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Tibetan language

The Tibetan language, called Bod-skad in the native tongue, is spoken by 1,066,200 Tibetan people (Zang) (1990) in Tibet, concentrating in the Tibetan Autonomous Region. It belongs to the Tibeto-Burman[?] branch of the Sino-Tibetan[?] linguistic family, which means that it is a distant relative of the Chinese languages.

Table of contents


  • P'al-skcfd: The vernacular speech.
  • Rje-sa ("polite respectful speech"): the formal spoken style.
  • Ch'os-skad ("book language"): the literary style in which the scriptures and other classical works are written.

The difference between P'al-skcfd and Ch'os-skad can be compared to that of Vernacular Chinese and Classical Chinese.

Dialects It is not a uniform speech, but comprises several dialectal groups:

  • Gtsang (Tsang): lingua franca.
  • Dbus
    • Old name: the western dialects
    • Distribution: traditionally Ladak, Lahul, Baltistan and Purig
  • Mngahris (Ngari)
    • Old name: the eastern dialects
    • Distribution: Khams
  • Other sub-dialects:
    • Farther east the Takpa of Tawang in the eastern Assam Himalayas appears to form a transition between the central and the Sifan of dialects on the Chinese frontier, which includes the Minyak, Sungpan, Lifan and Tochu dialects.
    • On the north bordering on Turkestan the dialect of the nomadic Hor-pa tribes is much mixed with Turkic ingredients.
Writing Main article: Tibetan written language

Tibetan is written with a Sanskrit-like script, see Tibetan written language for details.

Grammar By means of agglutination, the Tibetan language has developed a considerable grammatical system and is now agglutinating rather than isolating. Agglomerations of consonants are often met with as initials, giving the appearance of telescoped words -- an appearance which historical etymology often confirms. Many of these initial consonants are silent in the Gtsang dialects, or have been resolved into a simpler one of another character. The language is much ruled by laws of euphony[?], which have been strictly formulated by native grammarians.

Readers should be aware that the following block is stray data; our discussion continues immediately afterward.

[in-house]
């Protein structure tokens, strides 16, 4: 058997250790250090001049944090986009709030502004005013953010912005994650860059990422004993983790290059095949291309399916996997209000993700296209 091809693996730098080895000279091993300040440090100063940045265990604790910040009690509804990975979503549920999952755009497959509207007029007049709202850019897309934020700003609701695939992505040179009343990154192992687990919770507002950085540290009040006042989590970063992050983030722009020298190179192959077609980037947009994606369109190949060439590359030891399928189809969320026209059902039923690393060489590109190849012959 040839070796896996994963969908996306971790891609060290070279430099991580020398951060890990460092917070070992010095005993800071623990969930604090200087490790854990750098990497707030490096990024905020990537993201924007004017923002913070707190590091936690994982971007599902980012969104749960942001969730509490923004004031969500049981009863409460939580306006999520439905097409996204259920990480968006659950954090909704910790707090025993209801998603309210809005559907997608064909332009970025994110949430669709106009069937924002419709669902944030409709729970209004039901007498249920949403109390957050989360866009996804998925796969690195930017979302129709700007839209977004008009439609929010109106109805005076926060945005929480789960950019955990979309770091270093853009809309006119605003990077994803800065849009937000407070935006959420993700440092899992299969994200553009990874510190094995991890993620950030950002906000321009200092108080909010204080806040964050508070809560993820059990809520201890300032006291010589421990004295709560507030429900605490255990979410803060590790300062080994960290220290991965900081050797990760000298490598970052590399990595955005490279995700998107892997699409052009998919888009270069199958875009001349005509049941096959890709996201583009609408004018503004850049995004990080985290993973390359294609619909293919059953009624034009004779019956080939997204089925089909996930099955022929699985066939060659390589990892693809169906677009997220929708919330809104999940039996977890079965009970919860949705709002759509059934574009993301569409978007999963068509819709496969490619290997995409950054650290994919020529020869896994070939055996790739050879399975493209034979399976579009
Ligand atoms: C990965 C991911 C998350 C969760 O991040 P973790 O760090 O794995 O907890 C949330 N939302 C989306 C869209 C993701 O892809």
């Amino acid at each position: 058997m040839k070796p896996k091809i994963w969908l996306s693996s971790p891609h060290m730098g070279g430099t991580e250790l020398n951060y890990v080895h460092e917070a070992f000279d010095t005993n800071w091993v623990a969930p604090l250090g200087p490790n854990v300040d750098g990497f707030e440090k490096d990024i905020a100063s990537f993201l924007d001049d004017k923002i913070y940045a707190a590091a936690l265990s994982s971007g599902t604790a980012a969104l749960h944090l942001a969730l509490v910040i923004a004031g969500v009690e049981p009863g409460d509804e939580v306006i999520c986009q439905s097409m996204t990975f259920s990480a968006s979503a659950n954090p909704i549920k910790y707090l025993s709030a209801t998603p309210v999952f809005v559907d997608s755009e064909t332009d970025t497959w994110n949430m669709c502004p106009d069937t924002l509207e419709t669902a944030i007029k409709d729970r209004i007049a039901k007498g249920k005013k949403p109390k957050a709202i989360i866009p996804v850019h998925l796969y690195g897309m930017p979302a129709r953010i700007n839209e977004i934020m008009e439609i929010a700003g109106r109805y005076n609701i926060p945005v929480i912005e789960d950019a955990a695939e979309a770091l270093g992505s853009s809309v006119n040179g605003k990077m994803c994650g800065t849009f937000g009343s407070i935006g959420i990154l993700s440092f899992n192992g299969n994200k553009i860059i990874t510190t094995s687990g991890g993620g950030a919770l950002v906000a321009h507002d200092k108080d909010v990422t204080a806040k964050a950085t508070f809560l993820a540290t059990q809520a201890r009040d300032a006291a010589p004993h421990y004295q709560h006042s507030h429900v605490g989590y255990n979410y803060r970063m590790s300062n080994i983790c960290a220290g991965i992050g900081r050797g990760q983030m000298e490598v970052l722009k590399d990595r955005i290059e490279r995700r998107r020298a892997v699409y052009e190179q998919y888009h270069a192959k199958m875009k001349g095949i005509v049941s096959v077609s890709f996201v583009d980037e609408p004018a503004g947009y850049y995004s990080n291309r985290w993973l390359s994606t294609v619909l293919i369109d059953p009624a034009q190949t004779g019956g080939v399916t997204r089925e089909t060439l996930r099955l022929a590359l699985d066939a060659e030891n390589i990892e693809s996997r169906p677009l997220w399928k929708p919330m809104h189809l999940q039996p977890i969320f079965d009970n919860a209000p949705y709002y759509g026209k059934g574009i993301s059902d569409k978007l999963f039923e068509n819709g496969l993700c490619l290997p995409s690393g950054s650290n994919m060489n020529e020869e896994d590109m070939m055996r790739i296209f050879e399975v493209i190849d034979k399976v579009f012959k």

• Among the initials, five -- g, d, b, m, 'h -- are regarded as prefixes, and are called so for all purposes, though they belong sometimes to the stem. As a rule, none of these letters can be placed before any of the same organic class.
  • Post-positions -- pa or be and ma -- are required by the noun (substantive[?] or adjective) that is to be singled out;
  • po or bo (masculine) and mo (feminine) are used for distinction of gender or for emphasis.
The cases of nouns are indicated by suffixes, which vary their initials according to the final of the nouns.

The plural is denoted when required by, adding one of several words of plurality. When several words are connected in a sentence they seldom require more than one case element, and that comes last.

There are personal, demonstrative, interrogative and reflexive [[pronoun]s, as well as an indefinite article[?], which is also the numeral for "one." The personal pronouns are replaced by various terms of respect when speaking to or before superiors, and there are many words besides which are only employed in ceremonial language.

The verb, which is properly a kind of noun or participle, has no element of person, and denotes the conditions of tense and mood by an external and internal inflexion[?], or the addition of auxiliary verbs and suffixes when the stem is not susceptible of inflexion, so that instead of saying "I go", a Tibetan says what would literally be translated as "my going". The conditions which approximate most closely to our present, perfect, future and imperative are marked either by aspiration of the initial, or by one of the five prefix consonants according to the rules of euphony.

As to the internal vowel, a or e in the present tends to become o in the imperative, the e changing to a in the past and future; i and u are less liable to change. A final s is also occasionally added.

Only a limited number of verbs are capable of four changes; some cannot assume more than three, some two, and many only one. This relative deficiency is made up by the addition of auxiliaries or suffixes. There are no numeral auxiliaries[?] or segregatives[?] used in counting, as in many languages of East Asia, though words expressive of a collective or integral are often used after the tens, sometimes after a smaller number.

In scientific and astrological works, the numerals, as in Sanskrit, are expressed by symbolical words.

The sentential order is SOV:

  • the substantive > the adjective > the verb